for all objects \\(x,x'\\). Hint: follow your nose, don't do anything fancy.

Once you've done this, you can map your \\(\mathcal{V}\\)-category \\(\mathcal{X}\\) to a \\(\mathcal{W}\\)-category \\(\mathcal{Y}\\). First you use change of base to turn \\(\mathcal{X}\\) into a \\(\mathcal{W}\\)-category \\(\mathcal{X}_f\\), and then you pick a \\(\mathcal{W}\\)-functor

\[ F : \mathcal{X}_f \to \mathcal{Y} .\]

In short: first you move \\(\mathcal{X}\\) to the world where \\(\mathcal{Y}\\) lives, and then it can talk to \\(\mathcal{Y}\\)!

To understand the usefulness of this, you need to see examples. I'll get you started here:

**Puzzle 95.** Show that there is a monoidal monotone \\(f : \mathbf{Cost} \to \mathbf{Bool} \\) sending \\(\infty\\) to \\(\texttt{false}\\) everything else to \\(\texttt{true}\\). In economics, this means "if the cost of something is infinite, nobody can do it - otherwise it's possible, at least if you're rich enough".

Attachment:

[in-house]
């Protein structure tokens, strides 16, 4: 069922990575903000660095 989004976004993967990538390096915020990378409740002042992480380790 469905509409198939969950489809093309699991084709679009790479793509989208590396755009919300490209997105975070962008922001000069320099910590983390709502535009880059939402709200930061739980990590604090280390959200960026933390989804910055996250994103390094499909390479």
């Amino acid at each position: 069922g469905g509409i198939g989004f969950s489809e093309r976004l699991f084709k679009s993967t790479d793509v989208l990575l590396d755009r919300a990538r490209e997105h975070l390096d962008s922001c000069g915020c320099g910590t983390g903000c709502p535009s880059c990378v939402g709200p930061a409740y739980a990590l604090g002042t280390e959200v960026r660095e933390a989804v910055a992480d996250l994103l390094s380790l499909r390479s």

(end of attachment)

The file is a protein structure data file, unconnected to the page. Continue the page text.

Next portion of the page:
**Puzzle 96.** Take this \\(\mathbf{Cost}\\)-graph

turn it into a \\(\mathbf{Cost}\\)-category \\(\mathcal{X}\\), and then use change of base to create the \\(\mathbf{Bool}\\)-category \\(\mathcal{X}_f\\). Describe \\(\mathcal{X}_f\\) in detail and also say what it means in terms of travel routes!

I also feel bad because I didn't get as deep into some applications as I'd like - for example, Tobias Fritz's theorems justifying the use of _real numbers_ to measure the value of resources in some cases (but not in others). I'd be happy to talk about them in our discussions, though! You can get started by reading these blog articles:

* Tobias Fritz, [Resource convertibility (part 1)](https://johncarlosbaez.wordpress.com/2015/04/07/resource-convertibility-part-1/), _Azimuth_, 7 April 2015.

* Tobias Fritz, [Resource convertibility (part 2)](https://johncarlosbaez.wordpress.com/2015/04/10/resource-convertibility-part-2/), _Azimuth_, 10 April 2015.

* Tobias Fritz, [Resource convertibility (part 3)](https://johncarlosbaez.wordpress.com/2015/04/13/resource-convertibility-part-3/), _Azimuth_, 13 April 2015.

**[To read other lectures go here.](http://www.azimuthproject.org/azimuth/show/Applied+Category+Theory#Chapter_2)**